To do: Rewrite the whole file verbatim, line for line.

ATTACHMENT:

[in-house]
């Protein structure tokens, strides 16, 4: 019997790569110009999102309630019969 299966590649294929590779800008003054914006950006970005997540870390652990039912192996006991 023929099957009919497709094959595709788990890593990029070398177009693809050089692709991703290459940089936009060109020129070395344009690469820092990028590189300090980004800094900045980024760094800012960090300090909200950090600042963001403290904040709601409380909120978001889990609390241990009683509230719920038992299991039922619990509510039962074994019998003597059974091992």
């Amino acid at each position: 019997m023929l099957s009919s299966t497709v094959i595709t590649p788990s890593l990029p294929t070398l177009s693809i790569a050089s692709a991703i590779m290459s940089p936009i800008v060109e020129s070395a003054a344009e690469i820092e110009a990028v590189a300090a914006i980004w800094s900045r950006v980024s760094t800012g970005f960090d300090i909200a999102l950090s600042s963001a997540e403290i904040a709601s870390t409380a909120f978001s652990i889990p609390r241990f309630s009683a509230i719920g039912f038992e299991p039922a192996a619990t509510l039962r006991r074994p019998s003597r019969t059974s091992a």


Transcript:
[in-house]
């Protein structure tokens, strides 16, 4: 019997790569110009999102309630019969 299966590649294929590779800008003054914006950006970005997540870390652990039912192996006991 023929099957009919497709094959595709788990890593990029070398177009693809050089692709991703290459940089936009060109020129070395344009690469820092990028590189300090980004800094900045980024760094800012960090300090909200950090600042963001403290904040709601409380909120978001889990609390241990009683509230719920038992299991039922619990509510039962074994019998003597059974091992």
């Amino acid at each position: 019997m023929l099957s009919s299966t497709v094959i595709t590649p788990s890593l990029p294929t070398l177009s693809i790569a050089s692709a991703i590779m290459s940089p936009i800008v060109e020129s070395a003054a344009e690469i820092e110009a990028v590189a300090a914006i980004w800094s900045r950006v980024s760094t800012g970005f960090d300090i909200a999102l950090s600042s963001a997540e403290i904040a709601s870390t409380a909120f978001s652990i889990p609390r241990f309630s009683a509230i719920g039912f038992e299991p039922a192996a619990t509510l039962r006991r074994p019998s003597r019969t059974s091992a």